Global justice networks

Global justice networks: Geographies of transnational solidarity

Paul Routledge
Andrew Cumbers
Copyright Date: 2009
Pages: 224
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  • Book Info
    Global justice networks
    Book Description:

    This book provides a critical investigation of what has been termed the ‘global justice movement’. Through a detailed study of a grassroots peasants’ network in Asia (People’s Global Action), an international trade union network (the International Federation of Chemical, Energy, Mining and General Workers) and the Social Forum process, it analyses some of the global justice movement’s component parts, operational networks and their respective dynamics, strategies and practices. The authors argue that the emergence of new globally-connected forms of collective action against neoliberal globalisation are indicative of a range of place-specific forms of political agency that coalesce across geographic space at particular times, in specific places, and in a variety of ways. Rather than being indicative of a coherent ‘movement’, the authors argue that such forms of political agency contain many political and geographical fissures and fault-lines, and are best conceived of as ‘global justice networks’: overlapping, interacting, competing, and differentially-placed and resourced networks that articulate demands for social, economic and environmental justice. Such networks, and the social movements that comprise them, characterise emergent forms of trans-national political agency. The authors argue that the role of key geographical concepts of space, place and scale are crucial to an understanding of the operational dynamics of such networks. Such an analysis challenges key current assumptions in the literature about the emergence of a global civil society.

    eISBN: 978-1-84779-340-9
    Subjects: Business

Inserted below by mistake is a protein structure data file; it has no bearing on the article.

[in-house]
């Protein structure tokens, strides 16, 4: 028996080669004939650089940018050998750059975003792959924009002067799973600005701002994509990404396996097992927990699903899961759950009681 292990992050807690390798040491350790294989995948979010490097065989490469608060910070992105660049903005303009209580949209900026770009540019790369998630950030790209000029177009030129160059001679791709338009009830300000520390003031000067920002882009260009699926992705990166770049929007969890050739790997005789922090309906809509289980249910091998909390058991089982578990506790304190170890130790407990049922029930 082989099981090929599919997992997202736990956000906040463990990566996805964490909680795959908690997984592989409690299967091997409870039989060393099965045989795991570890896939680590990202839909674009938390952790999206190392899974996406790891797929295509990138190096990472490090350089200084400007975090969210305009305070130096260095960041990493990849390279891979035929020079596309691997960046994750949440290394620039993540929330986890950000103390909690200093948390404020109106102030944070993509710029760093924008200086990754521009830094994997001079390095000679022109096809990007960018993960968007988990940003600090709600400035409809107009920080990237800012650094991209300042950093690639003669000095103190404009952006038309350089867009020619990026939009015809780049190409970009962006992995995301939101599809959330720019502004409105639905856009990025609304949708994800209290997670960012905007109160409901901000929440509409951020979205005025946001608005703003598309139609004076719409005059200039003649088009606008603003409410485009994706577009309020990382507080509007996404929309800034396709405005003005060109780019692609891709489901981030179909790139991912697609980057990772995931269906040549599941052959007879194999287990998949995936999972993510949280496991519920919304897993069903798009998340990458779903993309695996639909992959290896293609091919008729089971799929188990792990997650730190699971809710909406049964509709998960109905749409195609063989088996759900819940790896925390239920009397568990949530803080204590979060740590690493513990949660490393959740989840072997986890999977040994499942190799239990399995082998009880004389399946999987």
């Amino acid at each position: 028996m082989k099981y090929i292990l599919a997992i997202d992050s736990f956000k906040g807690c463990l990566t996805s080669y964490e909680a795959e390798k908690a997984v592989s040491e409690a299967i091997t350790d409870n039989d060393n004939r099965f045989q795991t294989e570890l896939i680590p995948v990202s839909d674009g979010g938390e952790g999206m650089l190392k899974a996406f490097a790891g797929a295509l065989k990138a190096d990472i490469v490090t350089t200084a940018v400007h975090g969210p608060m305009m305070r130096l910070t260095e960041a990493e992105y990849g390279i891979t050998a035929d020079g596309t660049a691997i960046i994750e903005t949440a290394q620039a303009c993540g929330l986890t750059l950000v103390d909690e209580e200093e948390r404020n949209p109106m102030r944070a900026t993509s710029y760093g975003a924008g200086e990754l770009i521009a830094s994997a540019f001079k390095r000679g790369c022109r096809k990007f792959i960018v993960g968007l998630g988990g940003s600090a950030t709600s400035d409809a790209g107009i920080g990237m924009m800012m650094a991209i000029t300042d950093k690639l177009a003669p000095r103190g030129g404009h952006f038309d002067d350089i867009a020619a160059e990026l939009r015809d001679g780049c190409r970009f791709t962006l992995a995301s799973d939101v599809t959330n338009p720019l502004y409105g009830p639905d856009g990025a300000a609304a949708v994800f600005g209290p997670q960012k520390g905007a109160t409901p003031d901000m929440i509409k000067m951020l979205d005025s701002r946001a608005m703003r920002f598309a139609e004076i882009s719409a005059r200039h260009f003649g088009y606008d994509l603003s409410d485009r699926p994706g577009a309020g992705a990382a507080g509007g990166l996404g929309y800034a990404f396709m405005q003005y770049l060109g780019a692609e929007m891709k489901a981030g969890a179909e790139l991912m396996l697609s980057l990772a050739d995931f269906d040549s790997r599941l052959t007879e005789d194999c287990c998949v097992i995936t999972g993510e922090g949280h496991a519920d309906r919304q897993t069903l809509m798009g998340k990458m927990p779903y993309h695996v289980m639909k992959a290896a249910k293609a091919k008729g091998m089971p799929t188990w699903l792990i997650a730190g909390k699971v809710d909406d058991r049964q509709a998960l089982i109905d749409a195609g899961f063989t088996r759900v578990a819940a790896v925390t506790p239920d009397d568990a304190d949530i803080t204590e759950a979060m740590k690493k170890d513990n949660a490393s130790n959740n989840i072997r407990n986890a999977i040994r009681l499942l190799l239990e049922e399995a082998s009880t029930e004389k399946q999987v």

Table of Contents

  1. Front Matter
    (pp. i-iv)
  2. Table of Contents
    (pp. v-v)
  3. List of tables
    (pp. vi-vi)
  4. List of abbreviations
    (pp. vii-ix)
  5. Acknowledgements
    (pp. x-x)
  6. 1 Neoliberalism and its discontents
    (pp. 1-27)

    A new global ‘movement’ has arisen over the past decade to confront global capitalism. The emergence of what has been termed the global justice movement (GJM) is the most significant development in counter-systemic politics (Wallerstein, 2002) since the end of the Cold War. In the wake of the ‘End of History’ pronouncements (Fukuyama, 1992), celebrating the collapse of the Soviet Union and the perceived victory of liberal democracy and market capitalism, the upsurge in global protest in response to the continuing realities of global uneven development served as a rude awakening to capitalist elites (Tormey, 2004a). Moreover, the genuine translocal...

  7. 2 Networks, global civil society and global justice networks
    (pp. 28-47)

    In this chapter our purpose is to fuse together recent theorisations about the resistance to neoliberalism with broader debates that seek to conceptualise changes in society more generally, stemming from processes of globalisation. The latter, typified by the work of Manuel Castells, perceive of a fundamental qualitative shift in both the organisation and relations of human society brought about by globalisation processes. The network concept has been at the forefront of such debates, where its use depicts what are seen as flatter, dynamic and more fluid forms of economic and social organisation, emerging under globalisation. Network ontologies have also been...

  8. 3 Global justice networks: operational logics and strategies
    (pp. 48-75)

    Given the aforementioned variety of political actors and strategic foci of GJNs, detailed in Chapter 2, it is perhaps unsurprising that they comprise a series of political, operational and geographical ‘fault-lines’. These include differences between ideological (e.g. Marxist, Feminist, Socialist, Social Democratic, Anarchist) and post-ideological (e.g. autonomist) positionalities; reformist and radical political agendas; the resource and power differences between movements from the Global North and the Global South; and different types of activism associated with NGOs, political parties, and direct action formations (Juris, 2004a; Tormey, 2004a). Here we draw significantly upon the recent work of Juris (2004a, b; 2005c), Tormey...